HGST has produced a bulk storage disk drive that sips power like a miser. It is for the bulk storage of cool data and has five power-using states.
Apple has sold twice as many units of its golden iPhone 5S as it has of its fruit-flavoured iPhone 5C, according to a research firm.
Hard on the heels of an expanded development agreement with Nokia Solutions and Networks (NSN) that will see the two companies cooperate on mobile backhaul, encryption, and network address translation (NAT), Juniper Networks has announced a slew of new kit targeting carrier and service provider customers of its MX-series kit.
Twitter has handed spammers the ability to bombard anyone they choose to follow with direct messages.
The BBC is to remake the classic children's animation programme The Clangers as a hi-tech production with environmental politics at the fore.
The non-hallucinogenic parts of cannabis seem to be potentially highly effective anti-cancer drugs, according to a new study.
Google faces little opposition to its plans to plaster ads with user profile names and photos since it announced the move late last week.
Barrel-scraping orange airline easyJet is apologising to customers over a "technical" error that has brought down its website worldwide, preventing punters from booking flights or checking in online.
Japan's SoftBank and GungHo Online Entertainment have teamed up to take a controlling stake in Finnish mobile gaming firm Supercell for $1.5bn.
Armed with data provided from suppliers and public sector IT bods, the Office of Fair Trading will now launch a probe into the state of the government tech landscape and whether SMEs are getting a fair share.
The Octopus card, used to pay for tubes, buses, ferries and trams in Hong Kong, is now available as an NFC app for download onto an operator SIM, making pay-by-bonk a reality in the Chinese administrative area.
Tweets from a NetApp Insight briefing event showed the company is preparing a replicating, deduping, clustering FlashRay iteration, complete with Glacier-targeting for StorageGRID.
VMware has slurped Desktone to add another "as-a-service" offering to its catalogue of virtualisation software.
Apple has confirmed rumours of a product rollout event on October 22 in San Francisco, sending invites to lucky journalists this Tuesday morning.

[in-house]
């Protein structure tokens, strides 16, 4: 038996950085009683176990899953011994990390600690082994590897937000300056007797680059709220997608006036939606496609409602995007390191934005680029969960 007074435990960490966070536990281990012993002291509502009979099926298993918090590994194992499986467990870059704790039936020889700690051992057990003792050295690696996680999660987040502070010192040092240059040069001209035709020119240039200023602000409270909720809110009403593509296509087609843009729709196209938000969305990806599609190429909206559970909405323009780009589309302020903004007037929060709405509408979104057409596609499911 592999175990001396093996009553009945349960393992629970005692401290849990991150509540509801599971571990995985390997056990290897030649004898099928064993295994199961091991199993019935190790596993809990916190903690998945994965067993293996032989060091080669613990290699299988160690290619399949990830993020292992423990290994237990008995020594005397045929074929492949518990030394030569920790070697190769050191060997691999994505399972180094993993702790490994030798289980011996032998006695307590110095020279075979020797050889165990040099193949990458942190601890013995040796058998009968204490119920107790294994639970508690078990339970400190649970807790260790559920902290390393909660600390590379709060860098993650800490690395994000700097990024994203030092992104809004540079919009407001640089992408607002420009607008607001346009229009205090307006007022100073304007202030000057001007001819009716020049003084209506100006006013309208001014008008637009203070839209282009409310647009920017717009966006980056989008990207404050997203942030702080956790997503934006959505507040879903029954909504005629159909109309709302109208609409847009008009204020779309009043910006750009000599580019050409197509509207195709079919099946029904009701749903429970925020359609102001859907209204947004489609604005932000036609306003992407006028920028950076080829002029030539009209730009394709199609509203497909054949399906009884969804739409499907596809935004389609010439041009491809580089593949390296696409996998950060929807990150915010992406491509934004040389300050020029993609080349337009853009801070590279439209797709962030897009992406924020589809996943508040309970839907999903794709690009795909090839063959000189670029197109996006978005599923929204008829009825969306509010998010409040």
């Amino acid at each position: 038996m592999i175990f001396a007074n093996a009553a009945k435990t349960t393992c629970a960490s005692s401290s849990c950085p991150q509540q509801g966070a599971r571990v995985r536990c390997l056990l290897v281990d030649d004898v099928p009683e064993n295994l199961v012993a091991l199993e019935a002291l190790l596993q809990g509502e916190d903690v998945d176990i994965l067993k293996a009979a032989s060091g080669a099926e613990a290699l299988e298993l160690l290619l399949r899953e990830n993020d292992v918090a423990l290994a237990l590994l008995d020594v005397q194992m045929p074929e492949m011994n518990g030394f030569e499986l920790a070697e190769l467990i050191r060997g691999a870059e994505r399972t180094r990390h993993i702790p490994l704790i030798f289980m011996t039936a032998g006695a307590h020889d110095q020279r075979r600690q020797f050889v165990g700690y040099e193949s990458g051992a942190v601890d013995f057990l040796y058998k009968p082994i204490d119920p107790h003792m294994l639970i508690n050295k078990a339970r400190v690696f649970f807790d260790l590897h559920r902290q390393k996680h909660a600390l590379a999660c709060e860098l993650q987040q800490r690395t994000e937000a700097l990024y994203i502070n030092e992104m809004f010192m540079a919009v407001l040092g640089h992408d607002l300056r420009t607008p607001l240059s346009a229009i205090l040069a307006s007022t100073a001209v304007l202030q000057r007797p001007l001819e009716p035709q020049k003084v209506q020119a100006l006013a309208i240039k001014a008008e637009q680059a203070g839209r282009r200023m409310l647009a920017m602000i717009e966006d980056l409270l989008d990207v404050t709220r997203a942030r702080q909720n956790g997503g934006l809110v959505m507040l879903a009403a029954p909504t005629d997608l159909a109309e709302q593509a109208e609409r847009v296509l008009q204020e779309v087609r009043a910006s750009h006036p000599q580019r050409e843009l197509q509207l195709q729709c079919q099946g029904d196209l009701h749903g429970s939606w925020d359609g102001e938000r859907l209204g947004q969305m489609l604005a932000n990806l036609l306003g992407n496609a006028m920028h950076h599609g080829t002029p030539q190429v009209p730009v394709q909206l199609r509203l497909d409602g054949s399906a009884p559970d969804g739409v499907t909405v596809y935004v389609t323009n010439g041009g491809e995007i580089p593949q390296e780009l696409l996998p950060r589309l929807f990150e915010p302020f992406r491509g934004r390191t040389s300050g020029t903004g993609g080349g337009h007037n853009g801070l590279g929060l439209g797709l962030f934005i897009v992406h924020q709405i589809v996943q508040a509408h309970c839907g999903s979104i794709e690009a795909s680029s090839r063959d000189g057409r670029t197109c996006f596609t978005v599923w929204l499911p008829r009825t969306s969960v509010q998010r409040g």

Fusion-io has built a hybrid flash and disk drive array, targeted at SMEs, with souped-up software for putting hot data in flash.
Security researchers are raising funds to conduct an independent audit of TrueCrypt, the popular disk encryption utility.
Hollywood could slash piracy rates by simply making its content easily and legally available, rather than trying legal and technological hacks to sustain its current business model.
Intel has reported modest growth in its financial results for the third quarter of 2013 over the previous three months.
Web criminals have fired off Patch Tuesday-themed phishing emails to trick confused users into handing over their login details.
With $AUD44,513 in the crowdfunded kitty, the campaigners who plan to buy ads in Australian Communications Minister Malcolm Turnbull's local newspaper are now planning a wider assault on politicians' eyeballs.
Telstra has assured shareholders that having gotten one hand on an $11 billion (net present value) payment from the government, the cash will have to be pried from its cold, dead fingers.
Glenn Greenwald, the journalist who made Edward Snowden a household name, has announced that he is leaving his job at the Guardian to launch what he describes as a "momentous new venture."
In an apparent capitulation to net neutrality supporters, Google has quietly loosened the terms of service of its Google Fiber broadband network to allow customers to run personal servers in some cases.
Steve Jobs was a sex-mad bully who believed he was a World War II fighter pilot in a previous life, an ex-girlfriend has claimed.
Sony has revealed its second-generation attempt at kickstarting a smartwatch market: a $200 Android-powered wrist-computer.